I've seen a lot of museums, galleries, heritage sites and stately homes holding Easter egg hunts, find the bunny/chick/egg trails etc. This makes sense over a period when the kids are off school, you want to entertain those visiting you, and want to attract new visitors looking at a range of options - you tap into the reason for that holiday break.
This is the first year though when I've stopped and thought, but is this relevant, and in the long term, beneficial to those sites?
Does a trail to spot plastic animals in the displays encourage kids to engage more with the displays, or to just hare from one location to the next, with eyes only for the 'hunt' object and not for the historical/artistic content? Does an activity to decorate eggs help people understand, or want to learnt more about issues relevant to a venue?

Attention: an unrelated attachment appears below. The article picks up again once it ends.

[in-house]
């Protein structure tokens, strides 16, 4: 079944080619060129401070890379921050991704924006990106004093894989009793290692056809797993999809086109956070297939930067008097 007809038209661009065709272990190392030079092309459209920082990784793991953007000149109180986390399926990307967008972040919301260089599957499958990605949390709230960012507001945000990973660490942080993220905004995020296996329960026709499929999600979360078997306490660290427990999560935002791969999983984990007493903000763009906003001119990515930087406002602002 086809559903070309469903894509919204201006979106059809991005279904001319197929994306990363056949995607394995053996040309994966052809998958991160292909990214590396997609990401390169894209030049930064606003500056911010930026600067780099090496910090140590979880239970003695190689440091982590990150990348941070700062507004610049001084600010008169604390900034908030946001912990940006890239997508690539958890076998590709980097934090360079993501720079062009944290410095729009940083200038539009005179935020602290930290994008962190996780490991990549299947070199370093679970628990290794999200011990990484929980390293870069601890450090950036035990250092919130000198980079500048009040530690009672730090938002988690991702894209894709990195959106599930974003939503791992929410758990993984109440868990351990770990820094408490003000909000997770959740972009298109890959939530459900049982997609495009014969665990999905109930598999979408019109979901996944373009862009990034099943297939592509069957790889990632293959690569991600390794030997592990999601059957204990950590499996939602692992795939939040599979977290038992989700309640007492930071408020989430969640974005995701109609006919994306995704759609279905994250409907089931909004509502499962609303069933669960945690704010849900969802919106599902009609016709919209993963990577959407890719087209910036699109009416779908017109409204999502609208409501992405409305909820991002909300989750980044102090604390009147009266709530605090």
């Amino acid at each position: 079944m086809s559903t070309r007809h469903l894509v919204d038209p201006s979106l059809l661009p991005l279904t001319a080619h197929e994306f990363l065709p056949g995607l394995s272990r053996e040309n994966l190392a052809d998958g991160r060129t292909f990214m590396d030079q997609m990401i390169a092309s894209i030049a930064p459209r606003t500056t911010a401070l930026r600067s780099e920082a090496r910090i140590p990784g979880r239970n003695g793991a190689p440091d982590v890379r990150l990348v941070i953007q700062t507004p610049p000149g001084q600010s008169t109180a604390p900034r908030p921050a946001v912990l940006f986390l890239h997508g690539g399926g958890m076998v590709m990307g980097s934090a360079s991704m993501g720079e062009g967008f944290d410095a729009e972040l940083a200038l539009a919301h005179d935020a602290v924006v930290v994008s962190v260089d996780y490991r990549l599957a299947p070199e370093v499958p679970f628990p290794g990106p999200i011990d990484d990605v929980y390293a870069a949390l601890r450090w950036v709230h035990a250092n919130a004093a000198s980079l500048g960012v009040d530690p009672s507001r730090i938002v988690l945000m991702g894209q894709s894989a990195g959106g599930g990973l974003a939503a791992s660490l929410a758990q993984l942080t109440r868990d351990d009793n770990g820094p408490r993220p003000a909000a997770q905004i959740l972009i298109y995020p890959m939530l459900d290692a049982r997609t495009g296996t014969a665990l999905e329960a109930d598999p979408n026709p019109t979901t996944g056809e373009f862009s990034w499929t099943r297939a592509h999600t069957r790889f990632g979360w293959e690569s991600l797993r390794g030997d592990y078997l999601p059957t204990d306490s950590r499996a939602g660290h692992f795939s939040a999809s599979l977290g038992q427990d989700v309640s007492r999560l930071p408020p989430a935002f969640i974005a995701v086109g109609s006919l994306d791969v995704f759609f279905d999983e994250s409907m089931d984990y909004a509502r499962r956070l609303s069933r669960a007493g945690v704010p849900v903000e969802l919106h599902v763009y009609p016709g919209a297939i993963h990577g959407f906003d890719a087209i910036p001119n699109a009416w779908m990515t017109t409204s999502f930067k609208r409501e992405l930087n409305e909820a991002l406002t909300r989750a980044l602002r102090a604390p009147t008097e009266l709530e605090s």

I've not been in a situation like this myself, as venues I've worked at previously have held workshops (Make Easter bonnets for the Market Place parade) or activities (Egg and spoon races, sack races) which haven't used the venue and contents directly, but rather have tapped into traditional pastimes appropriate to the venue and it's location.
My gut feeling though, is that a generic Easter event may get feet through doors over Easter, but may not encourage a high visitor engagement with the venue, and therefore the venue becomes somewhere only to visit for it's events - not for it's intrinsic values. When attracting visitors with an event, the big 'win' should be that those visitors then engage and enjoy the venue sufficiently to want to return in the future for the venue itself, rather than waiting for the next holiday event to be held.
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